Non-Existent Relationship …CO2-Temperature Correlation Only 15% Of Last 165 Years

ice-coreThe HadCRUT global temperature dataset that the IPCC references contains instrumental records that date back to the year 1850. Precise CO2 data (measured in tenths of parts per million)  from thousands of years ago can be found in Antarctic ice cores, with direct measurements (Mauna Loa) available since the 1950s. In comparing the two records, it can be concluded that during the last 165 years, rapidly increasing CO2 concentrations only correlate with rapidly increasing global temperatures for one 25-year period (1977-2001). Put another way, for 85% of the last 165 years there has been little to no correlation between CO2 concentration changes and temperature changes.

Maximum CO2 warming occurs within 10 years after emission

Before illustrating the lack of trend correlation between CO2 and temperature during the last 165 years, it needs to be pointed out that scientists have determined that on average it takes about 10 years for the maximum warming effect from CO2 emission to be realized. In other words, CO2 emissions from the 1950s predominantly had the most pronounced effect on temperature trends by the 1960s. It could also be said that we are now experiencing the height of the warming effects of the CO2 emissions from the early 2000s. The timing of the CO2-to-temperature effect was determined by Ricke and Caldeira (2014) in their Environmental Research Letters paper entitled “Maximum warming occurs about one decade after a carbon dioxide emission”.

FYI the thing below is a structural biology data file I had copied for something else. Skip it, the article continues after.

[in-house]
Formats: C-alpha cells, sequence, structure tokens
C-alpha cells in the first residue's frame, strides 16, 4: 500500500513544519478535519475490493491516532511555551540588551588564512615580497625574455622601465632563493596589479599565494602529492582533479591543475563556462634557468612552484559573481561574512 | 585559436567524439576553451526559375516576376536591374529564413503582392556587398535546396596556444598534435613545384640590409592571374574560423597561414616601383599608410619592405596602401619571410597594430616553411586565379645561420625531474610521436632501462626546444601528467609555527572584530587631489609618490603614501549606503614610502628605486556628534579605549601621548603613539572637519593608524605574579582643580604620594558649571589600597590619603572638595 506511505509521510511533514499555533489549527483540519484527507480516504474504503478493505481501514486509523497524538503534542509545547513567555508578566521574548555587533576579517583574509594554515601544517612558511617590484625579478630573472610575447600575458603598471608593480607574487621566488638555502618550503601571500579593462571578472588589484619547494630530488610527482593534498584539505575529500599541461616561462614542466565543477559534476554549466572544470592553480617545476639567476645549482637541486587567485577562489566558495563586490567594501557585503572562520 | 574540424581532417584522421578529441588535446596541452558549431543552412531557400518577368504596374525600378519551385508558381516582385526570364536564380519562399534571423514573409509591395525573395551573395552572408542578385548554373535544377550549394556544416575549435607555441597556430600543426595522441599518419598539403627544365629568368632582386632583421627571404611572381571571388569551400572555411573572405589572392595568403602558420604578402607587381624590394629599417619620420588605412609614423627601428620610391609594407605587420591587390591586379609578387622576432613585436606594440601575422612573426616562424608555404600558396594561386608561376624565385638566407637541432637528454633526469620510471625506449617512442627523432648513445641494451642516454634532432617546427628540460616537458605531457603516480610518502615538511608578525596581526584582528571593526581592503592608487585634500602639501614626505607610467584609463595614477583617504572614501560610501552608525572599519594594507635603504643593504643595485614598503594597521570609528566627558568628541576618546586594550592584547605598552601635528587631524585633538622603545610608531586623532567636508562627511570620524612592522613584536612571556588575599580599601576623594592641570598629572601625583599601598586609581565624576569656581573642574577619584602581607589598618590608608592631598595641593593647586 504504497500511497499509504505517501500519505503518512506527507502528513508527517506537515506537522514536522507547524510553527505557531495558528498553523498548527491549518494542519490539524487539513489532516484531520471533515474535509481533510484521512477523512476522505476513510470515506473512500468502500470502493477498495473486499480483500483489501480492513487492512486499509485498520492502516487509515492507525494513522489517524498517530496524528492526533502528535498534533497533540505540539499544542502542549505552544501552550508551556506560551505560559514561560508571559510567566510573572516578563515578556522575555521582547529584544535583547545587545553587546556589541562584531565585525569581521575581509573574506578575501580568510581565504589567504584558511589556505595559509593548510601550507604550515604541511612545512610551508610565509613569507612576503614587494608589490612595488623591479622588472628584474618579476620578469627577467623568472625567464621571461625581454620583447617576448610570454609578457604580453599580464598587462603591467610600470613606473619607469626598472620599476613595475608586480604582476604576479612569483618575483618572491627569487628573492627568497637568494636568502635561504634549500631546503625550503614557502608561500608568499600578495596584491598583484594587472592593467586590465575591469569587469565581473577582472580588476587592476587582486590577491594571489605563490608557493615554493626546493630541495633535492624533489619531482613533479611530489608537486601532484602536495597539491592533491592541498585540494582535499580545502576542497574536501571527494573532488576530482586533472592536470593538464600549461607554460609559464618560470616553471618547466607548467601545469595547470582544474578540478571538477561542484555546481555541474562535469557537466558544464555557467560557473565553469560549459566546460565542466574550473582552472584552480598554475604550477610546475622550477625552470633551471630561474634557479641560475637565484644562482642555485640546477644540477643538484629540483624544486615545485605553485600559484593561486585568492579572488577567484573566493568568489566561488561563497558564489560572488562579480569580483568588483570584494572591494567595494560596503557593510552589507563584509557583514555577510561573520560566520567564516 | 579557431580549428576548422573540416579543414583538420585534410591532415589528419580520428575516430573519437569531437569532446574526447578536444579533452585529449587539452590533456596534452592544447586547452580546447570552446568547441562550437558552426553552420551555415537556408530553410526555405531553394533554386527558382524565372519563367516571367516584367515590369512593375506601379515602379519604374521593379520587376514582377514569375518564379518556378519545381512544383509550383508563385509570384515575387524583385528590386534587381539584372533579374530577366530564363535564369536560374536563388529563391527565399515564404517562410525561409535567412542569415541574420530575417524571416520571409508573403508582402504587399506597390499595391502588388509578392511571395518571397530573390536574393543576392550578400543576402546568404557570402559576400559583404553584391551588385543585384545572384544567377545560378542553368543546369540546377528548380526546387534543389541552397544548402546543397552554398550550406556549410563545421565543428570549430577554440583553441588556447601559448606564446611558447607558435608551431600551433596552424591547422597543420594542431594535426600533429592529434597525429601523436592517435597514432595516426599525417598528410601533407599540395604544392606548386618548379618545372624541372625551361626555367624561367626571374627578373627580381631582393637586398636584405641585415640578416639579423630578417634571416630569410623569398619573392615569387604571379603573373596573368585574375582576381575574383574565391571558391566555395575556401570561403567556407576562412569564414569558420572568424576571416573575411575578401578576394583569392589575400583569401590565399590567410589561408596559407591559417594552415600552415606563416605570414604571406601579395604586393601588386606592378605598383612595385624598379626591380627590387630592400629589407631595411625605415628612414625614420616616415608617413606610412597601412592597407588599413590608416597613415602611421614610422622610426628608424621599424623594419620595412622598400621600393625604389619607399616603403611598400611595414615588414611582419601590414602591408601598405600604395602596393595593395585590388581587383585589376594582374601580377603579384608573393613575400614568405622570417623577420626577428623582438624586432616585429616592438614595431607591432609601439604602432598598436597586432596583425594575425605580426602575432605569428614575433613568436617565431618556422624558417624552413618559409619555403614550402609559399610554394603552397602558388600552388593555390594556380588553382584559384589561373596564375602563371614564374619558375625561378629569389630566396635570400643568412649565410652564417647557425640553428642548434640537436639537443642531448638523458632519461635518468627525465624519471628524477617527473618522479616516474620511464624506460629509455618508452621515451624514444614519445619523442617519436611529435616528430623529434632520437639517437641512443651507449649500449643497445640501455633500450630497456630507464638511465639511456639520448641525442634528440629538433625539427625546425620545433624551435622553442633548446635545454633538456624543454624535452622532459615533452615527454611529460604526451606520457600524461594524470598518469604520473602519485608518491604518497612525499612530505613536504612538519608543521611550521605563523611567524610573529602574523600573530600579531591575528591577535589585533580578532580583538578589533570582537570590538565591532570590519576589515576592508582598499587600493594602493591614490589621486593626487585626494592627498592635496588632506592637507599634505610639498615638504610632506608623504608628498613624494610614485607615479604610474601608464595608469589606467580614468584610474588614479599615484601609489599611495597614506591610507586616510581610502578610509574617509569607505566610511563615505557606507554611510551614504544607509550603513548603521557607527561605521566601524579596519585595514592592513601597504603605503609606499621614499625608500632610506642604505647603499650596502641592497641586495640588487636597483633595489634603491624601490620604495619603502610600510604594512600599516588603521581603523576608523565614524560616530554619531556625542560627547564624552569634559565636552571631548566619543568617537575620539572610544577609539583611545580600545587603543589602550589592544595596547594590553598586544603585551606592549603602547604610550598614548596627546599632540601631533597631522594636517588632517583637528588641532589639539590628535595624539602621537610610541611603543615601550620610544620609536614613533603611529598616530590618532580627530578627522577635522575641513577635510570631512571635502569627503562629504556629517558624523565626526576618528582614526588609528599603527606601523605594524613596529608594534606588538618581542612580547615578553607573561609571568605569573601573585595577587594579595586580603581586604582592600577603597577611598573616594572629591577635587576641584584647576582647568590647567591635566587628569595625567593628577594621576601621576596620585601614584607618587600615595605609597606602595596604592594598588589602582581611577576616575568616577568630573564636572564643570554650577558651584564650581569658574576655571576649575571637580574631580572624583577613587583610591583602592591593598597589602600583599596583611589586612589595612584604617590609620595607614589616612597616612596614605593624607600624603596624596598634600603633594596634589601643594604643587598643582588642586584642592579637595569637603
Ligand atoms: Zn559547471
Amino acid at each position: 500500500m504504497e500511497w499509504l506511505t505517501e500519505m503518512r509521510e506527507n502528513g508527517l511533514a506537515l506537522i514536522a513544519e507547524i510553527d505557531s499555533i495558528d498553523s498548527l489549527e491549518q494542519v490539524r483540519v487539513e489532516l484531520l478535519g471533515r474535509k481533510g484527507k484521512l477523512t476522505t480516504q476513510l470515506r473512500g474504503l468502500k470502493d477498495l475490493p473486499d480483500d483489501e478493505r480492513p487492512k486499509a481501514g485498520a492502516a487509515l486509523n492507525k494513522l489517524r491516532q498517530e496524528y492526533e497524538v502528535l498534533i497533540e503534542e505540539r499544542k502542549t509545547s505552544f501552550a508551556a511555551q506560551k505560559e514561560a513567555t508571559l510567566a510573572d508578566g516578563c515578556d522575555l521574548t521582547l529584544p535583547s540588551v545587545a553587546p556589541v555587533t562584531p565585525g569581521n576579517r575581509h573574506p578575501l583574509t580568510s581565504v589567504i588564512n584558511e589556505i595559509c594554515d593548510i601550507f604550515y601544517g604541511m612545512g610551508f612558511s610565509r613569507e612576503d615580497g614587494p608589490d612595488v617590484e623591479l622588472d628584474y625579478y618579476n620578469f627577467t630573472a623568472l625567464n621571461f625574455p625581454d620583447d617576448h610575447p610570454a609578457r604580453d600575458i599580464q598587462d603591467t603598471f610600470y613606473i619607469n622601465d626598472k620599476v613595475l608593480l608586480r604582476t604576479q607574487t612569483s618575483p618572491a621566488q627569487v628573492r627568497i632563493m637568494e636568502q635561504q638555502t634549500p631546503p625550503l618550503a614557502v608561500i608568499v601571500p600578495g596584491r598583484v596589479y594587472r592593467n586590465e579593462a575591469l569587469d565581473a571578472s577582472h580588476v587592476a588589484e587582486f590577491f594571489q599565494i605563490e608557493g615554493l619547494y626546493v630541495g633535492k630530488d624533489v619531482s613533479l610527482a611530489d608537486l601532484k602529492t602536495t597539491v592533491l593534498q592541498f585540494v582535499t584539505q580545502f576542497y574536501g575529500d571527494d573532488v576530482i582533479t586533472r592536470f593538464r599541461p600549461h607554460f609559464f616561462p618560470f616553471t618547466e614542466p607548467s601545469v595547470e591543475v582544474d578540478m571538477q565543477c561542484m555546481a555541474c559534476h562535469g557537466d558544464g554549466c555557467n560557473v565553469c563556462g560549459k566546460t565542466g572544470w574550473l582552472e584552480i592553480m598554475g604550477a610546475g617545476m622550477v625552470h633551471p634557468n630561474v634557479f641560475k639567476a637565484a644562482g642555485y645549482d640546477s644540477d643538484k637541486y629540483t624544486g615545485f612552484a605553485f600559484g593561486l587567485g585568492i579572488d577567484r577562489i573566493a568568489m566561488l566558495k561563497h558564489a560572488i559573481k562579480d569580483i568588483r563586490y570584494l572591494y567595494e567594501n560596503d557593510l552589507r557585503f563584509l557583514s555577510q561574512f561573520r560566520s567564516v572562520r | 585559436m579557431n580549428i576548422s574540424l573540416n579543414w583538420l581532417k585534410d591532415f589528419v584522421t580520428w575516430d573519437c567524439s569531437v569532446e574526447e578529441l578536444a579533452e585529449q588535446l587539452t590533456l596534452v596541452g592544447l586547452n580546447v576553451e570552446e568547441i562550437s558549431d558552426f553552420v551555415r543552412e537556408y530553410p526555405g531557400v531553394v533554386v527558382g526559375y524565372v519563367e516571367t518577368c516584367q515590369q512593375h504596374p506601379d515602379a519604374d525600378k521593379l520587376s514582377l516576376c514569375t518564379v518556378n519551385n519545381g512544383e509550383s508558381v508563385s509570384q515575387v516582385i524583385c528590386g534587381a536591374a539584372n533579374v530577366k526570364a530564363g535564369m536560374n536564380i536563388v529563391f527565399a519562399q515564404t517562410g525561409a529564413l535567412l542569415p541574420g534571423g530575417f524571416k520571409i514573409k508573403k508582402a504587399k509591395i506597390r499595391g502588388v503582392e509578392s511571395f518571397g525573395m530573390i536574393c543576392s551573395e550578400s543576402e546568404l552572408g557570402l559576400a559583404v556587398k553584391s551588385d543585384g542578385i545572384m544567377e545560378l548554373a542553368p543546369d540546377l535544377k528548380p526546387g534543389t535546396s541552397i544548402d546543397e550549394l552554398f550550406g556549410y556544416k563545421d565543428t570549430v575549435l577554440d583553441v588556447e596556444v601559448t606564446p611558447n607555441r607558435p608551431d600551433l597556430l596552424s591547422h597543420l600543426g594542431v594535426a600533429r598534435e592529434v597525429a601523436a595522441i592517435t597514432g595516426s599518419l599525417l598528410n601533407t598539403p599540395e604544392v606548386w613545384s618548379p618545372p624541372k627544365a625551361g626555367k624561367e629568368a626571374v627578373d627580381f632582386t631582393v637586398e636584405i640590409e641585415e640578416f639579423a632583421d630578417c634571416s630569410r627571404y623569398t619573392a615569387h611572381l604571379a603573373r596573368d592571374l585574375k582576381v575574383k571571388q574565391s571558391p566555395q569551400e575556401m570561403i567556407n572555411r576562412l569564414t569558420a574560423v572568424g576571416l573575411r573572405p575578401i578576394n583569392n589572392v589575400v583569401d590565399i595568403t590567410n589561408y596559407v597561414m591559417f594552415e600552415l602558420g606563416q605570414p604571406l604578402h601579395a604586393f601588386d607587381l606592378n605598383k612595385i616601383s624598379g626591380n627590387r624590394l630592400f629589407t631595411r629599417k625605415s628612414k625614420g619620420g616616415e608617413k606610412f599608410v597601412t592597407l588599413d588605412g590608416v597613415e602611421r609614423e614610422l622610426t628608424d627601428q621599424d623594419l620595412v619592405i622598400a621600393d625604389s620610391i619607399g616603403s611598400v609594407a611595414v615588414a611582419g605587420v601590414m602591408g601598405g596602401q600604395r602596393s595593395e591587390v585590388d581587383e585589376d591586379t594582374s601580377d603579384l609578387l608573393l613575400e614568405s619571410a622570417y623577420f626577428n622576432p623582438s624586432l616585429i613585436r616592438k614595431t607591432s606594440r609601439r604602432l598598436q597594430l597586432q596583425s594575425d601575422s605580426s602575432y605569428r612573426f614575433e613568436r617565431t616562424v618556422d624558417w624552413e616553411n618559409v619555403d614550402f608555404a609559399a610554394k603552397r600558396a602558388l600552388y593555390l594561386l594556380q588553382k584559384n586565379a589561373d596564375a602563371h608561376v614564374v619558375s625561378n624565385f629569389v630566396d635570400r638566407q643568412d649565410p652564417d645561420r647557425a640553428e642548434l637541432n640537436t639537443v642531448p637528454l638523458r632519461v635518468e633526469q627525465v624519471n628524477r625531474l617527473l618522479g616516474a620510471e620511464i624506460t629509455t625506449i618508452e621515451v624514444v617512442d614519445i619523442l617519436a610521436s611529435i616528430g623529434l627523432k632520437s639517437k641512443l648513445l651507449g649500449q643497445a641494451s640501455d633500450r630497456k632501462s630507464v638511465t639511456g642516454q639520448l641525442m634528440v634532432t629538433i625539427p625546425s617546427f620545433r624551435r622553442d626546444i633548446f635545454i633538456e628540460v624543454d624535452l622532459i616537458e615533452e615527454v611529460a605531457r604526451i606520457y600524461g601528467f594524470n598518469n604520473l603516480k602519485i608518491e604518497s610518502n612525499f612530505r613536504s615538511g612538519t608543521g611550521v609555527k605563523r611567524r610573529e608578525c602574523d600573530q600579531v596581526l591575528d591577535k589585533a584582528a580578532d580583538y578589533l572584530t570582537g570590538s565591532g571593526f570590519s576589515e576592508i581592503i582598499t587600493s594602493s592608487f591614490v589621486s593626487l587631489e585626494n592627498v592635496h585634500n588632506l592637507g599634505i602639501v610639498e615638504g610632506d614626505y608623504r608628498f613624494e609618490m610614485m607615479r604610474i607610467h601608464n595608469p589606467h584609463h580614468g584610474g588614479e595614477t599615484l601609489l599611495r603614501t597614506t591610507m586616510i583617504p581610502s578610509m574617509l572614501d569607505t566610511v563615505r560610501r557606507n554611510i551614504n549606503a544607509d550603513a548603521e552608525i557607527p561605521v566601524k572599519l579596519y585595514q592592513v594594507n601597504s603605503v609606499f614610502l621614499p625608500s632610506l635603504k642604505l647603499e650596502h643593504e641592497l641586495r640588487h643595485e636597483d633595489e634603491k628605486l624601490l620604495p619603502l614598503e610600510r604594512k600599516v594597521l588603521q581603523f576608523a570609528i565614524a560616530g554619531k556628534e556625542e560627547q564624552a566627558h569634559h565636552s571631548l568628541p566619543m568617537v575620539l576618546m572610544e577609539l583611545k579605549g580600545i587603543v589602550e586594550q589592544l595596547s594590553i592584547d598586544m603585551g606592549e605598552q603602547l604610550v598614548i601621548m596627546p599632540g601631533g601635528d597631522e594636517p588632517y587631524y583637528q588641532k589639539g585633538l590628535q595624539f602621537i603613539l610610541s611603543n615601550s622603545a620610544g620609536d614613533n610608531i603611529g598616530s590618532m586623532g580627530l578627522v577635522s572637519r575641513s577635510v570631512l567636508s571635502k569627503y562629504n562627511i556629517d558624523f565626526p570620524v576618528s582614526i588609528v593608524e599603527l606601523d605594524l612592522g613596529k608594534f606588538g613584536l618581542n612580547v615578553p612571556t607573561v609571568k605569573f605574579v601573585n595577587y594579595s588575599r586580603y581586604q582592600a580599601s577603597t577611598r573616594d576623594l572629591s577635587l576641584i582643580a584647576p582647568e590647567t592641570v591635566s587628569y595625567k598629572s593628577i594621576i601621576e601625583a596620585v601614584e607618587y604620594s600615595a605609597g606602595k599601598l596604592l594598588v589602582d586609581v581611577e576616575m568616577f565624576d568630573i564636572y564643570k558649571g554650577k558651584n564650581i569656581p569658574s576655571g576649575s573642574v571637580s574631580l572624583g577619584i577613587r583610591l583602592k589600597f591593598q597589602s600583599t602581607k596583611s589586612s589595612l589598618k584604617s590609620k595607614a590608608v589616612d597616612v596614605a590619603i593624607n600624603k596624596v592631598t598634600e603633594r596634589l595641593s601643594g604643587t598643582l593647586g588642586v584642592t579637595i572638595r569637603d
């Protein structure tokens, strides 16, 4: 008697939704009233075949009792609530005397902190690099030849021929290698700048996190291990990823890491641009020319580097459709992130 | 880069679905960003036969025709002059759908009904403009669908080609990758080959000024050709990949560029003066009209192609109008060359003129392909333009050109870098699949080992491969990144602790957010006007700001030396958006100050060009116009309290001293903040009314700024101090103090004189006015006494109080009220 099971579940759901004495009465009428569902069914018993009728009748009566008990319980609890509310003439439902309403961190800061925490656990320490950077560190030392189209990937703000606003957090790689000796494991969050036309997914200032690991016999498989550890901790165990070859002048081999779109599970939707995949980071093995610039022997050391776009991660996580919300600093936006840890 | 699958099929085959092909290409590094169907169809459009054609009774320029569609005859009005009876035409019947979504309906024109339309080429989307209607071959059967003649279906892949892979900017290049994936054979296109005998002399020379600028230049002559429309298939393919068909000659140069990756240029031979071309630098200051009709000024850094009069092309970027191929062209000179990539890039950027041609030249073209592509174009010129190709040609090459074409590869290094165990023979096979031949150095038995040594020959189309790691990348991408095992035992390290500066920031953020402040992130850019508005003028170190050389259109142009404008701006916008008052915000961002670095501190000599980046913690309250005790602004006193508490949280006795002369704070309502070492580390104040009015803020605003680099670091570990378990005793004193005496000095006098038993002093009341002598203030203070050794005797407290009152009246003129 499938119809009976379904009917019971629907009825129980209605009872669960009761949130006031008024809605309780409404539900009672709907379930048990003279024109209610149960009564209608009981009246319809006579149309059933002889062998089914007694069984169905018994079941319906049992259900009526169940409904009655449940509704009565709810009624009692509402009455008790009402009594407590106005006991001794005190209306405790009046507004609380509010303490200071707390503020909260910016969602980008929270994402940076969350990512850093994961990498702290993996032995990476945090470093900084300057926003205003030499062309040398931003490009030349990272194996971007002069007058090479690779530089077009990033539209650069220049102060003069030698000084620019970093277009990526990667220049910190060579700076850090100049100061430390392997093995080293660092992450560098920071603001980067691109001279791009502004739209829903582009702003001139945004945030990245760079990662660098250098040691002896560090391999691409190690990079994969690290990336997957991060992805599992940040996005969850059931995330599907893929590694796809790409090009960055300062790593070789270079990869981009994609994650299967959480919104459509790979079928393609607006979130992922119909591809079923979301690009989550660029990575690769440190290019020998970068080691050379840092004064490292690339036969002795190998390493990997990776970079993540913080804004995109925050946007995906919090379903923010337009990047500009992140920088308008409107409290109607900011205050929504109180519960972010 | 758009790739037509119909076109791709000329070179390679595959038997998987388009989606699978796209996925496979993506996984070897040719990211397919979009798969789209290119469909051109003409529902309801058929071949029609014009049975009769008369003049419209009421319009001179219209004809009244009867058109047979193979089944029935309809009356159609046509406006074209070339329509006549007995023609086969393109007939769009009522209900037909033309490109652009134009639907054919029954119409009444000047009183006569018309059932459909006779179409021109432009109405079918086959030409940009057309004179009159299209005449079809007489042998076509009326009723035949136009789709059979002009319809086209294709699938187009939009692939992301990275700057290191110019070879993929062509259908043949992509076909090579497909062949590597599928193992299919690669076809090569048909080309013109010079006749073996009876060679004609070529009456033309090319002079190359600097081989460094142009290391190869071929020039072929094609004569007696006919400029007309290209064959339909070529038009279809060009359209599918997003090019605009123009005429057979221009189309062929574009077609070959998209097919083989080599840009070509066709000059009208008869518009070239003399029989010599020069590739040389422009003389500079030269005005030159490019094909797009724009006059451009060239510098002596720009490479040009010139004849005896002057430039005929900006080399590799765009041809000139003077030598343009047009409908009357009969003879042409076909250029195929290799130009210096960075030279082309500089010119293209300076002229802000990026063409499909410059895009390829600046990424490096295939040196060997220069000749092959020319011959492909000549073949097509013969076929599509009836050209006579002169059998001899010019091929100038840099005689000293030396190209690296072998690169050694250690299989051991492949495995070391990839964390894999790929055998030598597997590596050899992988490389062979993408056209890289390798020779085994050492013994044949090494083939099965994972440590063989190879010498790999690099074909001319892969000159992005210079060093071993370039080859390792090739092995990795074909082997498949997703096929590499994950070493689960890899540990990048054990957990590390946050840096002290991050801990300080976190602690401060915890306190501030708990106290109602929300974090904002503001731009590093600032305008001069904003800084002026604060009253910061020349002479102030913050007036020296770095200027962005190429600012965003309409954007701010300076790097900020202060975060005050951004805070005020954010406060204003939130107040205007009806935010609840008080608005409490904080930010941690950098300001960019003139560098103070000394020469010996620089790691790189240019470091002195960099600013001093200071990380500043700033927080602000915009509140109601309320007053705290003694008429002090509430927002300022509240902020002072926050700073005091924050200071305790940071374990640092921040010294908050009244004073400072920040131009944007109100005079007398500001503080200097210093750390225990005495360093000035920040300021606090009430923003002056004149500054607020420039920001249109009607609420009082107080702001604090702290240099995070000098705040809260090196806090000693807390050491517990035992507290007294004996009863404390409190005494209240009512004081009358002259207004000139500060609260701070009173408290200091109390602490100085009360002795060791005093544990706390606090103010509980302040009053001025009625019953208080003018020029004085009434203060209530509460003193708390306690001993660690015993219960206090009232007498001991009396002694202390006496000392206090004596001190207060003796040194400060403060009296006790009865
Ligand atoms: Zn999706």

Ricke and Caldeira, 2014:

It is known that carbon dioxide emissions cause the Earth to warm, but no previous study has focused on examining how long it takes to reach maximum warming following a particular CO2 emission. Using conjoined results of carbon-cycle and physical-climate model intercomparison projects, we find the median time between an emission and maximum warming is 10.1 years.

Selecting decadal-sale warming and cooling phases

Having established that correlational fluctuations between CO2 concentrations and global temperature should be detectable on a decadal scale (presuming that Ricke and Caldeira [2014] are correct), the CO2 and temperature record for the last 165 years can be considered — rooted in the anthropogenic global warming (AGW) assumption that temperature fluctuations should occur in direct response to CO2 concentration changes.

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